Housing bubble talk is premature, Bank of Canada official David Wolf says

Mon Jan 11, 7:58 PM
By Sunny Freeman , The Canadian Press

A hot housing market is part of the natural flow of economic recovery, according to the Bank of Canada and economists working to deflate theories about a new housing bubble that could drive the economy back into recession.


The Bank of Canada indicated it was premature to be talking about a housing bubble in Canada in a speech Monday by bank official David Wolf. His remarks came after months of highlighting the danger of Canadians getting in over their heads in purchasing homes.

"Recent house price increases do not appear to be out of line with the underlying supply/demand fundamentals," Wolf said. "We see the housing market requiring vigilance, not alarm."

Wolf said the bank considers the current market to be a phenomenon based on temporary factors, such as pent-up demand from the recession, and low mortgage rates.

Moreover, he noted that with starts below long-term demographic requirements, the number of houses on the market is still declining.

The Canadian Real Estate Association reports housing prices increased about 4.4 per cent over the first 11 months of 2009, and predicts a further increase of 4.7 per cent in 2010.

The association's chief economist, Gregory Klump, said the year-over-year increase has been "turbocharged" by a combination of today's strong market and the weak year-ago market, which skews average prices.

He added that the current increase is part of natural real estate cycle.

"One would expect that when the worst of a recession is behind us and we've got emergency low interest rates, that would draw buyers back to the market," he said. "A lot of the supply that moved to the sidelines is coming back to the market and is expected to continue to come back, making for a balanced market and smaller price increases going forward."

Recovery in Canada's housing market, where average home prices were up 11 per cent from July to September over the year-ago same period, leads developed countries, according to Scotia Economics' Global Real Estate Trends report released Monday.

Adrienne Warren, senior economist at Scotia Economics, said Canadian homes are about 10 to 15 per cent overvalued, meaning there are risks if the economic revival does not play out as expected.

But she added that a bubble is unlikely because activity is based on fundamentals, not speculation.

"Because the housing market is interest rate sensitive...(it is) really the first area of the economy to revive. Once interest rates begin to move higher...then you'll start to see the housing market being one of the first areas to begin to cool off," Warren said.

"(But) I don't think the risk of a sudden, widespread shock and rising default rates is likely," she said. "I think it's more just get braced for a softer market beyond 2010."

Bank of Canada governor Mark Carney has warned for months that Canadians are amassing too much consumer and mortgage debt and that could be a problem for the broader economic recovery if rates rise and debt payments begin to increase for millions of Canadian households. However, Monday's comments suggest the central bank won't push rates higher just to cool the housing market.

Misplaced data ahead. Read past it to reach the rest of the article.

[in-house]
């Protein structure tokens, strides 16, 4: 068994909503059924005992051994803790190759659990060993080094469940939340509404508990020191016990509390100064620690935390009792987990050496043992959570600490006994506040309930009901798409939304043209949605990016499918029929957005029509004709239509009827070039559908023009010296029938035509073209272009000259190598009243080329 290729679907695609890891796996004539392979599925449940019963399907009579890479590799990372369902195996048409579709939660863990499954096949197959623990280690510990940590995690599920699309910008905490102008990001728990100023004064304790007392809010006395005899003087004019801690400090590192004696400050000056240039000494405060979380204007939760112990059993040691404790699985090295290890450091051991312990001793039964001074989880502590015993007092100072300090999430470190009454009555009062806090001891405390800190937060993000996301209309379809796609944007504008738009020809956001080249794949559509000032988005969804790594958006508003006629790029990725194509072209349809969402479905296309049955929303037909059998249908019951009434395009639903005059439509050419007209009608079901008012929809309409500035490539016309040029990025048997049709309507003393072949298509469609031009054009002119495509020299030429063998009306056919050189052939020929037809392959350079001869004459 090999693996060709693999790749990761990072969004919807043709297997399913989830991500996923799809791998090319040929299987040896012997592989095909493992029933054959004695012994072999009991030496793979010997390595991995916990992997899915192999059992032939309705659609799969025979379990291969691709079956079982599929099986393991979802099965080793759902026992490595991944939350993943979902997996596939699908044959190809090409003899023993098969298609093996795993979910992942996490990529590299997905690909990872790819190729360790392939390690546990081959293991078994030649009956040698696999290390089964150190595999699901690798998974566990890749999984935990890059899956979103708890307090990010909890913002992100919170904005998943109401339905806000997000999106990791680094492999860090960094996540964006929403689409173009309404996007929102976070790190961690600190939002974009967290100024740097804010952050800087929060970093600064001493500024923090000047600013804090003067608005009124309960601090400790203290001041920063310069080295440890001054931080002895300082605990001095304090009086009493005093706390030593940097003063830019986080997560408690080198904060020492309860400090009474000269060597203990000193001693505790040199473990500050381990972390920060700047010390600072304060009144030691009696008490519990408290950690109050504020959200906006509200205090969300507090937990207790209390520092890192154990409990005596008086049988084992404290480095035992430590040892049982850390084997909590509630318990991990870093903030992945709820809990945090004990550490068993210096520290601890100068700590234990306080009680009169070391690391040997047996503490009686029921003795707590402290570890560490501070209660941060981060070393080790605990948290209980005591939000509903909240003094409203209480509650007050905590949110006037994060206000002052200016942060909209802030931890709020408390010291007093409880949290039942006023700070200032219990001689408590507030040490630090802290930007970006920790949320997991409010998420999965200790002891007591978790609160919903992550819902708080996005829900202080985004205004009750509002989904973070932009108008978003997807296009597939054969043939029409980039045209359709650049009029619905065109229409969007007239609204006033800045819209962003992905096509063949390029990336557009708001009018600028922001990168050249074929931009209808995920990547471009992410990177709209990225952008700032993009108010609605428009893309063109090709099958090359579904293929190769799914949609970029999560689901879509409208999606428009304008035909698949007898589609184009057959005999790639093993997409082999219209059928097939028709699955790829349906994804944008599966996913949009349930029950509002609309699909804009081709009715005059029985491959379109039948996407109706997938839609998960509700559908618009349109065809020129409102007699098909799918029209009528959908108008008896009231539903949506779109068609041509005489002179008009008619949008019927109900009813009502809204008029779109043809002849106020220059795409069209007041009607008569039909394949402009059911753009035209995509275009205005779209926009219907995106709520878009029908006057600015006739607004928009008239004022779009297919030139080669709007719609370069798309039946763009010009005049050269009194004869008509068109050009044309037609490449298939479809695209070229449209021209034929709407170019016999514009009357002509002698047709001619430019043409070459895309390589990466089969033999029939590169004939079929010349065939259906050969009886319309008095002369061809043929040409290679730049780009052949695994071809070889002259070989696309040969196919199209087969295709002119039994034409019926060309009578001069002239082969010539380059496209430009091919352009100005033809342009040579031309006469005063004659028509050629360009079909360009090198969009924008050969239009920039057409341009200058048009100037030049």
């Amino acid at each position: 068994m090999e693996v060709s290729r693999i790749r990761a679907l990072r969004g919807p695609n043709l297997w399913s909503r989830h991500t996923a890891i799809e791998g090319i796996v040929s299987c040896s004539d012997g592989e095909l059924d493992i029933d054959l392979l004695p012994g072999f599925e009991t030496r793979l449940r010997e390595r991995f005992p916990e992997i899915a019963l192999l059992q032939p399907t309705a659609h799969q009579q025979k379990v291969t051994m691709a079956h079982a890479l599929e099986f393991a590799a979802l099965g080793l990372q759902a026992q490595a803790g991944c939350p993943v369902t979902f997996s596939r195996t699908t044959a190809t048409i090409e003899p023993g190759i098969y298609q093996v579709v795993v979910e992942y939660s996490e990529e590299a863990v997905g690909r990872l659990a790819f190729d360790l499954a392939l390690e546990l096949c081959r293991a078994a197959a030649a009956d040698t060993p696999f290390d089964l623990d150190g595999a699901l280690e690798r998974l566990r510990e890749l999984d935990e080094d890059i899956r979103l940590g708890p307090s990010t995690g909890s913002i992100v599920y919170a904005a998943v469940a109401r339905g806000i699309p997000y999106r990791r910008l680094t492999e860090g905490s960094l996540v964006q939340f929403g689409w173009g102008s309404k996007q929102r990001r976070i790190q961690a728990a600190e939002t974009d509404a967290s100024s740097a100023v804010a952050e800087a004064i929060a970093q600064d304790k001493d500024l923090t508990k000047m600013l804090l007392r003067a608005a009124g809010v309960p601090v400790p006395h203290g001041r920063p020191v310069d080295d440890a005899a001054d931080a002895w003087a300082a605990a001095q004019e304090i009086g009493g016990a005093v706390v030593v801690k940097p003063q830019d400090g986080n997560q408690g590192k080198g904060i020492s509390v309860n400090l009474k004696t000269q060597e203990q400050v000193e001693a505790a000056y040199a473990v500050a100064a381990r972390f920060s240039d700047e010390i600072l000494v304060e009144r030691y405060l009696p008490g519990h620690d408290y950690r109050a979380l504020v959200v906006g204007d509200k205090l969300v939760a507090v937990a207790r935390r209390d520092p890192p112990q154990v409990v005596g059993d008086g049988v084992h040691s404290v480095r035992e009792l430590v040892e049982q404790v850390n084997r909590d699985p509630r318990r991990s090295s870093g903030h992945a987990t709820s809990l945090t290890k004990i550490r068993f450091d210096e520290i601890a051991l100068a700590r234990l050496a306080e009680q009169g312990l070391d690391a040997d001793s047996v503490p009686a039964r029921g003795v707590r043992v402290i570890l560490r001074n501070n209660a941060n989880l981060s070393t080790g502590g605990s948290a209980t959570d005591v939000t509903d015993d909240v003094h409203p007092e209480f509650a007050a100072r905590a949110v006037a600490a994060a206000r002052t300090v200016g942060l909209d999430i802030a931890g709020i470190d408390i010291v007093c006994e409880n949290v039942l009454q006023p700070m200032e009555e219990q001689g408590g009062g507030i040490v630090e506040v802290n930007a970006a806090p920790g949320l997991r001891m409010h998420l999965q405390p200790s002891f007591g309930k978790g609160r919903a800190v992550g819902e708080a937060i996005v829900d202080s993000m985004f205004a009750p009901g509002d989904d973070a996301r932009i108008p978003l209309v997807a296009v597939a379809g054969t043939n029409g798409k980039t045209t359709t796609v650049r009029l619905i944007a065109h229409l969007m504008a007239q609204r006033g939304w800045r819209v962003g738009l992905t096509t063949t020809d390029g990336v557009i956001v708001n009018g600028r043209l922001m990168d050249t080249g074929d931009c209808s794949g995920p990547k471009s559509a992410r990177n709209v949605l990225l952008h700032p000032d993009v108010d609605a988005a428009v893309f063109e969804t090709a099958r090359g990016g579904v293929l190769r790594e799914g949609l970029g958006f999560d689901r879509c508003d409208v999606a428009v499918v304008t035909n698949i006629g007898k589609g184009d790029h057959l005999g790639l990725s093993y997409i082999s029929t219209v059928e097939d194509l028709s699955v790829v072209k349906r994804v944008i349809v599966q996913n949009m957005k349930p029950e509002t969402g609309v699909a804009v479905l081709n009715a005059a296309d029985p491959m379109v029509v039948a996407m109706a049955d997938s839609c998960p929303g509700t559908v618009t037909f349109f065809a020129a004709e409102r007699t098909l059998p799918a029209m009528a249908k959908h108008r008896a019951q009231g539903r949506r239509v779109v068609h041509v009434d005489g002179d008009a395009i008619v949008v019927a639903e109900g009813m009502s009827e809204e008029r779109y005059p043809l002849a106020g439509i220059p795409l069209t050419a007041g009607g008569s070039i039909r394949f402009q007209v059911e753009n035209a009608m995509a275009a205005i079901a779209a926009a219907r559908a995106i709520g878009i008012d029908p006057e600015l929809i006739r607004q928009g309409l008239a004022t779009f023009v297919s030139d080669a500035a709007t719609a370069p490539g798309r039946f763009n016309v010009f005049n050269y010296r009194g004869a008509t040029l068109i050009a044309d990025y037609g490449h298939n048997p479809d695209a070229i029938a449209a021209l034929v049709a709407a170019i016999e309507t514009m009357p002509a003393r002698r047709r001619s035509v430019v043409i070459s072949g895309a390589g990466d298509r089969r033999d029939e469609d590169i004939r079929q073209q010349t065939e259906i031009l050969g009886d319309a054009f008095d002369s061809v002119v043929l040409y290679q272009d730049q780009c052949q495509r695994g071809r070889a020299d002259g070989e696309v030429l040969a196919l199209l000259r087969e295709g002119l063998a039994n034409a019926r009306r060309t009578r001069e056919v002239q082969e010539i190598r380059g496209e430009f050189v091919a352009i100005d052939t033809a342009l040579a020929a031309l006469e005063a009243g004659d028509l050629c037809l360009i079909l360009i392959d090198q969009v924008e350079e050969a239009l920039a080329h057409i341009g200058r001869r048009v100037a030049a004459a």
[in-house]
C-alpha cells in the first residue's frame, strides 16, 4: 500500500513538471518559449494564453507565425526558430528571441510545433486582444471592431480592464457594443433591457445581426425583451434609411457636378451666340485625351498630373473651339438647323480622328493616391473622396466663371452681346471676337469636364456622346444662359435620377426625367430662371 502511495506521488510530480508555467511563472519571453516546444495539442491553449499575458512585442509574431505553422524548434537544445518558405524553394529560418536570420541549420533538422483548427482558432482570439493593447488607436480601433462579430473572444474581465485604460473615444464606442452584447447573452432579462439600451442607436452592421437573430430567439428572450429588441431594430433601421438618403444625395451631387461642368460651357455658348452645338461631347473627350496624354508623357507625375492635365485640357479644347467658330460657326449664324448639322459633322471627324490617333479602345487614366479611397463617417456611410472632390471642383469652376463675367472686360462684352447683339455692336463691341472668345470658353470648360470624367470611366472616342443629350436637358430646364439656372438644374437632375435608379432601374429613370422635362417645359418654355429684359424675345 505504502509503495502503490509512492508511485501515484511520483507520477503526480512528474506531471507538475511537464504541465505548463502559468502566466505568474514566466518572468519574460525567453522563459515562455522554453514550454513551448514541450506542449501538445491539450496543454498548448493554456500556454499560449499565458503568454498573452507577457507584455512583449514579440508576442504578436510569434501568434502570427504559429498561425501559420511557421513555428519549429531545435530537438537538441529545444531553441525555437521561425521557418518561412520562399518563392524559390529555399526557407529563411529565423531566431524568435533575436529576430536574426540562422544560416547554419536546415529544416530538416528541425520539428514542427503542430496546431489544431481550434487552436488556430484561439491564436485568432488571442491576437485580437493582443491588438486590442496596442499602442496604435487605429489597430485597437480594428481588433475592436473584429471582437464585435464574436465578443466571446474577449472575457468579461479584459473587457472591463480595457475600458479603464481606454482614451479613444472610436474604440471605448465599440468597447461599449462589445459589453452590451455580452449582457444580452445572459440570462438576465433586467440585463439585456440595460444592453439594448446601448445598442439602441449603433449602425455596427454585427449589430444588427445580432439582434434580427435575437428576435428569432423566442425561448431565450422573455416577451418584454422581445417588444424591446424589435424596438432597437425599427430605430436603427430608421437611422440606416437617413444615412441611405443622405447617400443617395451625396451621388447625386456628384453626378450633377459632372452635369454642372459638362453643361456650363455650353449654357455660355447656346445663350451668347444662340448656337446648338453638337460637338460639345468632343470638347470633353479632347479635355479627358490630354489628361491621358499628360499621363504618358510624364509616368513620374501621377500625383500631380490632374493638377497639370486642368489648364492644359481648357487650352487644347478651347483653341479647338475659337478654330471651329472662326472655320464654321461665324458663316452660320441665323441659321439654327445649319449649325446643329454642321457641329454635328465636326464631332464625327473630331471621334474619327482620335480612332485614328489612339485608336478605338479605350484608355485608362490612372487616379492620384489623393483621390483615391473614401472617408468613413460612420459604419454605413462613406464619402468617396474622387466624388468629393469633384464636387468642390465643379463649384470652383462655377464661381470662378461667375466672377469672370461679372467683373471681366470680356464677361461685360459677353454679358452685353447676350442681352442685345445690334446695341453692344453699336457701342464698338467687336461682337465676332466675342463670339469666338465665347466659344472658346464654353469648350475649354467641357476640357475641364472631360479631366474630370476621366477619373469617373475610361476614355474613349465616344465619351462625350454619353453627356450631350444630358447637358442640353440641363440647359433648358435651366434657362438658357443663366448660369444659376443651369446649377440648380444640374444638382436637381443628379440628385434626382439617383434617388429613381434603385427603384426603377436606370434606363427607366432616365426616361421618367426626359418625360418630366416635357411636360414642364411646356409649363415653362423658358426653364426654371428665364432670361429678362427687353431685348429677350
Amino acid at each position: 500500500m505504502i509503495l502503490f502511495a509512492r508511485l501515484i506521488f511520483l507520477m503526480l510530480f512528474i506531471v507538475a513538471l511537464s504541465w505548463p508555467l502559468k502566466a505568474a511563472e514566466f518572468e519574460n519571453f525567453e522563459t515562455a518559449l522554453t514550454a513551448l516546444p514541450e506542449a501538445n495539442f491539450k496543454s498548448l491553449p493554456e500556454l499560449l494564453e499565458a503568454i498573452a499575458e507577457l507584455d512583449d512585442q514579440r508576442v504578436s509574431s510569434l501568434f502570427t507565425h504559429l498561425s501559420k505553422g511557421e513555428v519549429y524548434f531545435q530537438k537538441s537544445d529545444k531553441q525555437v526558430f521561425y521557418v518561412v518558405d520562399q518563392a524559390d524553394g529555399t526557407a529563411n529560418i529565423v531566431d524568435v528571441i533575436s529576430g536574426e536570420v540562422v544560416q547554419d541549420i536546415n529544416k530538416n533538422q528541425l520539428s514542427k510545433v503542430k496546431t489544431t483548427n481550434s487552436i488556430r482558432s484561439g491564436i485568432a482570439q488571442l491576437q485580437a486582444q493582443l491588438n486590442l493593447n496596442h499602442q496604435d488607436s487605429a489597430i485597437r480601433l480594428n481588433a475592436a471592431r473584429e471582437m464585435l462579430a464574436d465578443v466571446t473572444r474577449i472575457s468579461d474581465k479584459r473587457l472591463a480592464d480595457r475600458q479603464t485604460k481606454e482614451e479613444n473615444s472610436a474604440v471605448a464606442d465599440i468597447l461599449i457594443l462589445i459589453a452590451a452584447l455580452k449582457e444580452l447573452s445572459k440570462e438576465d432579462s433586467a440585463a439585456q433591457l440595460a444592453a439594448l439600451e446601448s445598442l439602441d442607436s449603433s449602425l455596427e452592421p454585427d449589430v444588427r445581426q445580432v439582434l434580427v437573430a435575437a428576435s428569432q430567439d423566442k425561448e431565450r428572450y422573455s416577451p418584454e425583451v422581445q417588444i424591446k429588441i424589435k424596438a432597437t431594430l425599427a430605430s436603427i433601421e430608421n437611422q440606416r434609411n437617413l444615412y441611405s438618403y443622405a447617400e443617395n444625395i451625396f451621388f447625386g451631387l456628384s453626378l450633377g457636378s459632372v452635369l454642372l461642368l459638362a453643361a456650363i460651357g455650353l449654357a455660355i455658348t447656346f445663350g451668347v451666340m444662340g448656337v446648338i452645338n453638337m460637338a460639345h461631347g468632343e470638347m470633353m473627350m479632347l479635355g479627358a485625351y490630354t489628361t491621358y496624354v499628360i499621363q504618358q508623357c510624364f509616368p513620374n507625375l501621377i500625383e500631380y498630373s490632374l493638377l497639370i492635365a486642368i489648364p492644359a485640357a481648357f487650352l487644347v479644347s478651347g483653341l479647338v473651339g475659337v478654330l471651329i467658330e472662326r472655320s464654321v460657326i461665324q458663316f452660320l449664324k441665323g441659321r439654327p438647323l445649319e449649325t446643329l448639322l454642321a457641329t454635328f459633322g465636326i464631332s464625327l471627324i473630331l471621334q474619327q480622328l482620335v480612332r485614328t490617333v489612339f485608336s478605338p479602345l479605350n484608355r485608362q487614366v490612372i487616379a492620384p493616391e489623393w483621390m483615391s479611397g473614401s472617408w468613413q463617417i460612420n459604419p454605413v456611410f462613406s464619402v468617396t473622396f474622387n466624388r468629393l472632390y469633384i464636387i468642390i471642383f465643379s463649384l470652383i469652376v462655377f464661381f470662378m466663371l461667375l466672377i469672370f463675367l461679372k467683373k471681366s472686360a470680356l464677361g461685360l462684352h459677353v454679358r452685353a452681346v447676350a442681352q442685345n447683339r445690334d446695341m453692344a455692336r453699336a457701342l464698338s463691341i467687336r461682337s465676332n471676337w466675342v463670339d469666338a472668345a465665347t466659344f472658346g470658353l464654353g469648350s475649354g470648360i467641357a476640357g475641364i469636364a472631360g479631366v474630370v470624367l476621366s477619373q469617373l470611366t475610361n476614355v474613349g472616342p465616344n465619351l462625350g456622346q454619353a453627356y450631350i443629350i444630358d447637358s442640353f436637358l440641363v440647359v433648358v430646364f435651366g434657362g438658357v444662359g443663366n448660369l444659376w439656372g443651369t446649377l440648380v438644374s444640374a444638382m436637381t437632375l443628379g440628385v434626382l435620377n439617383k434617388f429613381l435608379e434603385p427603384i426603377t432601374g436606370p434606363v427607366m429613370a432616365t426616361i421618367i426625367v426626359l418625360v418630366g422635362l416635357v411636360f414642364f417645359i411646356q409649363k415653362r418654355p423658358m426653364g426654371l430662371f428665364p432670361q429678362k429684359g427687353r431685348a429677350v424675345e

"We would, in essence, be dousing the entire Canadian economy with cold water, just as it emerges from recession," Wolf said in an Edmonton speech delivered on behalf of deputy governor Timothy Lane, who could not travel to the Alberta capital for personal reasons.

"As a result, it would take longer for economic growth to return to potential and for inflation to get back to target," he added.

Finance Minister Jim Flaherty has also openly discussed policy measures to cool the housing market, including raising the minimum down payment requirement above five per cent, or reducing the maximum length a residential mortgage can be amortized from the current 35 years.

Monday's speech came hours after Canada Mortgage and Housing Corp. released a report indicating the annual rate of housing starts reached 174,500 units in December, up nearly 10,000 from November.

The organization said the improvement in housing starts was broad-based, with solid increases in both single and multiple starts to end the year.

Klump said the rise in new supply in the market as well as the increase in the resale market will help the balance between supply and demand, adding that as 2010 progresses price increases will shrink to the rate of inflation.

Wolf said that even if the bank judged that housing prices were getting out of hand, raising interest rates is too blunt an instrument since it would have the effect of cooling off the entire economy.

Statistics Canada also released figures Monday that pointed toward growth in the housing sector, showing construction intentions in the residential sector are starting to approach their pre-downturn levels, rising 9.1 per cent in November to $3.8 billion.

Contractors took out $5.9 billion in building permits in November, down 4.6 per cent from October.

But Statistics Canada reports that they were 23.1 per cent higher than November 2008 and 62.8 per cent above February 2009, when their value bottomed out amid the economic downturn.

Warren said the construction figures are a response to tight supply in the resale market and will help to alleviate some of the pressure on the supply side.

Klump said the current hot market is unlikely to cause a bubble because the economy is on an upward swing, reducing the probability of a massive decline in housing demand.

"I don't see where the catalyst is going to come from for some kind of massive decline or popping of any quote unquote bubble," he said.

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